Three Harvard University sororities have pledged to host a recruitment process open to freshmen next semester in defiance of threatened sanctions from school officials.
In a joint statement released Tuesday morning titled “We Believe Women Should Make Their Own Choices,” the Kappa Alpha Theta, Delta Gamma, and Alpha Phi sororities jointly affirm their choice to hold rush next semester, when new penalties for such activities are scheduled to take effect.
“We believe in a woman’s right to create a supportive, aspirational community. We believe women should make their own choices,” they declare, adding that they intend to “conduct recruitment and open it to freshmen women” next semester.
The statement comes in response to a new school policy that imposes punishments on students who join “unrecognized single-gender social organizations (USGSOs),” a category that includes Greek Life.
The policy argues that finals clubs, fraternities, and sororities “run counter to Harvard’s long-standing non-discrimination principles” and that, accordingly, students who join a USGSO will “not be permitted to hold leadership positions in recognized student organizations or on athletic teams.”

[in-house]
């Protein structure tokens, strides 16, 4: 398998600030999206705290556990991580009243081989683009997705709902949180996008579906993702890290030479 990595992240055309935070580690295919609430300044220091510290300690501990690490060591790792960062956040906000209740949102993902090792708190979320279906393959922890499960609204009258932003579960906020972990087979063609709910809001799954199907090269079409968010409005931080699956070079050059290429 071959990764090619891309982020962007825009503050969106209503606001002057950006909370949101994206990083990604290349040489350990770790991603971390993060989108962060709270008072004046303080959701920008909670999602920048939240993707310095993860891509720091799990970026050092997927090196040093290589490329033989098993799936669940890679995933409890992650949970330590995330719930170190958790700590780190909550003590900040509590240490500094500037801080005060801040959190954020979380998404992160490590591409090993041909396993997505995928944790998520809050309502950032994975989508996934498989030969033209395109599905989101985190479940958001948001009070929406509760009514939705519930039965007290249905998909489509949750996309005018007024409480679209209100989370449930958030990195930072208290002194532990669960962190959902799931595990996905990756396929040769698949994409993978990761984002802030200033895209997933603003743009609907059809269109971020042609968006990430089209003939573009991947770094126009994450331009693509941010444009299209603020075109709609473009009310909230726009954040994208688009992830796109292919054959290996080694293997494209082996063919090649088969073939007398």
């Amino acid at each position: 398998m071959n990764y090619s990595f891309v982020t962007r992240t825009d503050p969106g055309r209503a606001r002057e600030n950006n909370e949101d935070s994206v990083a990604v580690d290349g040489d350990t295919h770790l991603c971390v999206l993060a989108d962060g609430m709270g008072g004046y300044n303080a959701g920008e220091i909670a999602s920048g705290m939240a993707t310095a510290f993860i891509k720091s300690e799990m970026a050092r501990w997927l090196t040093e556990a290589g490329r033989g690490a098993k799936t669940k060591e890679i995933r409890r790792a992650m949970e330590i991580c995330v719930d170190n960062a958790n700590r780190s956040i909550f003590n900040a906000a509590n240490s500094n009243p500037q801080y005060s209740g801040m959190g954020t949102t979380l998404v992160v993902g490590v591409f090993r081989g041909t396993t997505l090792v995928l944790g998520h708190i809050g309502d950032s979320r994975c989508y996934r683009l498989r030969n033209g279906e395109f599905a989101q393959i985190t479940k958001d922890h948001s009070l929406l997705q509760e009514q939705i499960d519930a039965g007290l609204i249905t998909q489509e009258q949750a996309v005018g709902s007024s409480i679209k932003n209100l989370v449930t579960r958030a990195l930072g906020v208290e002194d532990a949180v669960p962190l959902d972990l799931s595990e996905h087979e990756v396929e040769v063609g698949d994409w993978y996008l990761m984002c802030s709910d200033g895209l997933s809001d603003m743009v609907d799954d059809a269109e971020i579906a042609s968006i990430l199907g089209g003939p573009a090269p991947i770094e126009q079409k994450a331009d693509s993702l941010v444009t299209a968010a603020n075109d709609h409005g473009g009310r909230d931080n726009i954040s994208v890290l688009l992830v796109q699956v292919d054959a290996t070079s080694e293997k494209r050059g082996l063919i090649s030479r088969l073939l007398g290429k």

Students who defy the policy will also be ineligible for letters of recommendation for scholarship opportunities, but the sororities insist that their role in the campus community is important enough to justify taking such risks.
“We do understand there are risks inherent in this action, but we provide powerful spaces of support and are determined to work together to demonstrate the value of sorority membership,” they write.
Although the policy was enacted as a result of concerns about discrimination, the sororities argue that it could actually worsen the problem by denying women opportunities to find support among their peers.
Noting that the sanctions have also been “touted as a response to the recommendations of a report on sexual assault prevention,” the document counters that “penalizing our future members for their involvement in a sorority in reality denies them access to member-driven education and support systems shown to be effective in battling sexual assault, as well as alcohol abuse, mental health issues, and the particular challenges inherent in college life.
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